Gun Bills Fail in Senate

Four bills fail largely along party lines

AP

The four gun proposals introduced in the wake of the terrorist attack in Orlando, Florida, failed to reach the required 60 votes for passage during a Senate vote on Monday.

The proposals were introduced by both Democrats and Republicans.

The Democrats, which forced the votes after a nearly 15-hour filibuster last week, put forth bills that would extend background checks to sales between private individuals in the used gun market and give the attorney general the power to deny those he or she suspects of ties to terrorism the right to purchase a firearm.

The Republicans focused on increasing funding for the FBI background check system and a procedure that would delay gun purchases by those the FBI suspects of terror connections for three days and allow the government to petition a court to block the sale permanently.

Sen. John Cornyn's (R., Texas) plan, which is backed by the National Rifle Association, to delay gun purchases by terror suspects for 72 hours while the FBI investigates the purchaser but requires a legal review before a permanent denial can take place received the most support with 53 votes for and 47 votes against.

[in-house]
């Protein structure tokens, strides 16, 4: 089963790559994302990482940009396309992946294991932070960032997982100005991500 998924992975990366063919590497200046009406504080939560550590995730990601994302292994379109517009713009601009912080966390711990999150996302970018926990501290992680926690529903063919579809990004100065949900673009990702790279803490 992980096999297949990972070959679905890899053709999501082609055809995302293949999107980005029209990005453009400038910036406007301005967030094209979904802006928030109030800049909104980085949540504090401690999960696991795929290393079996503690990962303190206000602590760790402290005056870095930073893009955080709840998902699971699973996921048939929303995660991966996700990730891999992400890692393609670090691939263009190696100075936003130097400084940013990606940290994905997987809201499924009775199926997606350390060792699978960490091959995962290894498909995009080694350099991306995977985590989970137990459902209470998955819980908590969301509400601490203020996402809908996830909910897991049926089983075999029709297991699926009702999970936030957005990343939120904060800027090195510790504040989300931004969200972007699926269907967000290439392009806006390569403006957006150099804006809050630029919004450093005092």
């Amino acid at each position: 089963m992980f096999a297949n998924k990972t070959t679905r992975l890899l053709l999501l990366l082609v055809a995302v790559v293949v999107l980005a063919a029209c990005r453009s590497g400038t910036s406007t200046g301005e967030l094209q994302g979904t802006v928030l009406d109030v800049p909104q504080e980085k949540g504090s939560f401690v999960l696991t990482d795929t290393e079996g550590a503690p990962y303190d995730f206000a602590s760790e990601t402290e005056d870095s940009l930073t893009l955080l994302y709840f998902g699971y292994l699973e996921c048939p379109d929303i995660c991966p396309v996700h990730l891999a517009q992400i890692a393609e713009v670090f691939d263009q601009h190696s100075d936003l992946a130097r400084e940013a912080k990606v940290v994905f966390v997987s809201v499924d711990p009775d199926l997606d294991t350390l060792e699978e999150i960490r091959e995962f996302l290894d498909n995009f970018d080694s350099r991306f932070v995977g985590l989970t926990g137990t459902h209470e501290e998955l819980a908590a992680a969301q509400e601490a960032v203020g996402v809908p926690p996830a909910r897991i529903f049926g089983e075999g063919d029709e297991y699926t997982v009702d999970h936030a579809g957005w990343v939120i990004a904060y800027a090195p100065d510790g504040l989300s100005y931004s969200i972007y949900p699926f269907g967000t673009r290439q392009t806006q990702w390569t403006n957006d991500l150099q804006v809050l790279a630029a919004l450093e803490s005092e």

Senator Dianne Feinstein's (D., Calif.) alternative, which provides the attorney general the power to block sales of guns to terror suspects without having to file charges, go through a court review, or obtain a conviction against the purchaser, received 47 votes for and 53 votes against it.

Another Democratic proposal, introduced by Chris Murphy (D., Conn.), sought to extend federal background checks to gun sales between private parties. It failed by a vote of 44 to 56.

Sen. Chuck Grassley's (R., Iowa) proposal to increase funding to the FBI's National Instant Criminal Background Check System and incentives for states to send more mental health records to the system also failed with 53 votes for and 47 votes against.

It is unlikely that any of the bills would have prevented the Orlando terrorist from obtaining his firearms as he had been removed from the FBI's terror watch list and had passed a FBI background check while obtaining his firearms.